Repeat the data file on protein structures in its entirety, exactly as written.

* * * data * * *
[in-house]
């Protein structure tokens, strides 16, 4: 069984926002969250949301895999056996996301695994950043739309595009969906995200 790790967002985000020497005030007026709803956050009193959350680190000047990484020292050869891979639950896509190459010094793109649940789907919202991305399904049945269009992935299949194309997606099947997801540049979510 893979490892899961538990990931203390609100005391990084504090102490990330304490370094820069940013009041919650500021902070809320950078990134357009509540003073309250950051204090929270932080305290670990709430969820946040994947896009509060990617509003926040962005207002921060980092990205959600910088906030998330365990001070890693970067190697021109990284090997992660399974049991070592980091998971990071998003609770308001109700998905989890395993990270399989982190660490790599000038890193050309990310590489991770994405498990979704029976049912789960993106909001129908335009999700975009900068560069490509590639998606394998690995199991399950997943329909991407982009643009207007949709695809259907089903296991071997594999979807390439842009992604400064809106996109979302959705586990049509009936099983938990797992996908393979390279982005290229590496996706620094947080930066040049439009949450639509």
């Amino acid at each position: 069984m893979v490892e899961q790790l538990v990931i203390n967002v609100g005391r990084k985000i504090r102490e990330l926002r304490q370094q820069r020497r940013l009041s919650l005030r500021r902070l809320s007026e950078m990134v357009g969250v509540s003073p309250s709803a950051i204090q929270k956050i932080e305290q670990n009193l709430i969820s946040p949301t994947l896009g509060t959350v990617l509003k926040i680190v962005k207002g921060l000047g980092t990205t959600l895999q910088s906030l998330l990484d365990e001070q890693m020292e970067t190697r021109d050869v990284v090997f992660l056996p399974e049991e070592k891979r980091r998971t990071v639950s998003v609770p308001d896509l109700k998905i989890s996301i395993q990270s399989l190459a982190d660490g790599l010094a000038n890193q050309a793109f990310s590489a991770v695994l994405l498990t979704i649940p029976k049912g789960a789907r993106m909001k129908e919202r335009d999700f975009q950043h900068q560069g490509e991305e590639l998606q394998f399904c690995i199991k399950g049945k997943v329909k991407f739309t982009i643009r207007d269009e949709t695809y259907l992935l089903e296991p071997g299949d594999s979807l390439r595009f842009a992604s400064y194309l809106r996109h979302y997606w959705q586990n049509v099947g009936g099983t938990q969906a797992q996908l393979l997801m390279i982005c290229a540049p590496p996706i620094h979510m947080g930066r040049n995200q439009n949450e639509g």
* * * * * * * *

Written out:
[in-house]
């Protein structure tokens, strides 16, 4: 069984926002969250949301895999056996996301695994950043739309595009969906995200 790790967002985000020497005030007026709803956050009193959350680190000047990484020292050869891979639950896509190459010094793109649940789907919202991305399904049945269009992935299949194309997606099947997801540049979510 893979490892899961538990990931203390609100005391990084504090102490990330304490370094820069940013009041919650500021902070809320950078990134357009509540003073309250950051204090929270932080305290670990709430969820946040994947896009509060990617509003926040962005207002921060980092990205959600910088906030998330365990001070890693970067190697021109990284090997992660399974049991070592980091998971990071998003609770308001109700998905989890395993990270399989982190660490790599000038890193050309990310590489991770994405498990979704029976049912789960993106909001129908335009999700975009900068560069490509590639998606394998690995199991399950997943329909991407982009643009207007949709695809259907089903296991071997594999979807390439842009992604400064809106996109979302959705586990049509009936099983938990797992996908393979390279982005290229590496996706620094947080930066040049439009949450639509």
């Amino acid at each position: 069984m893979v490892e899961q790790l538990v990931i203390n967002v609100g005391r990084k985000i504090r102490e990330l926002r304490q370094q820069r020497r940013l009041s919650l005030r500021r902070l809320s007026e950078m990134v357009g969250v509540s003073p309250s709803a950051i204090q929270k956050i932080e305290q670990n009193l709430i969820s946040p949301t994947l896009g509060t959350v990617l509003k926040i680190v962005k207002g921060l000047g980092t990205t959600l895999q910088s906030l998330l990484d365990e001070q890693m020292e970067t190697r021109d050869v990284v090997f992660l056996p399974e049991e070592k891979r980091r998971t990071v639950s998003v609770p308001d896509l109700k998905i989890s996301i395993q990270s399989l190459a982190d660490g790599l010094a000038n890193q050309a793109f990310s590489a991770v695994l994405l498990t979704i649940p029976k049912g789960a789907r993106m909001k129908e919202r335009d999700f975009q950043h900068q560069g490509e991305e590639l998606q394998f399904c690995i199991k399950g049945k997943v329909k991407f739309t982009i643009r207007d269009e949709t695809y259907l992935l089903e296991p071997g299949d594999s979807l390439r595009f842009a992604s400064y194309l809106r996109h979302y997606w959705q586990n049509v099947g009936g099983t938990q969906a797992q996908l393979l997801m390279i982005c290229a540049p590496p996706i620094h979510m947080g930066r040049n995200q439009n949450e639509g």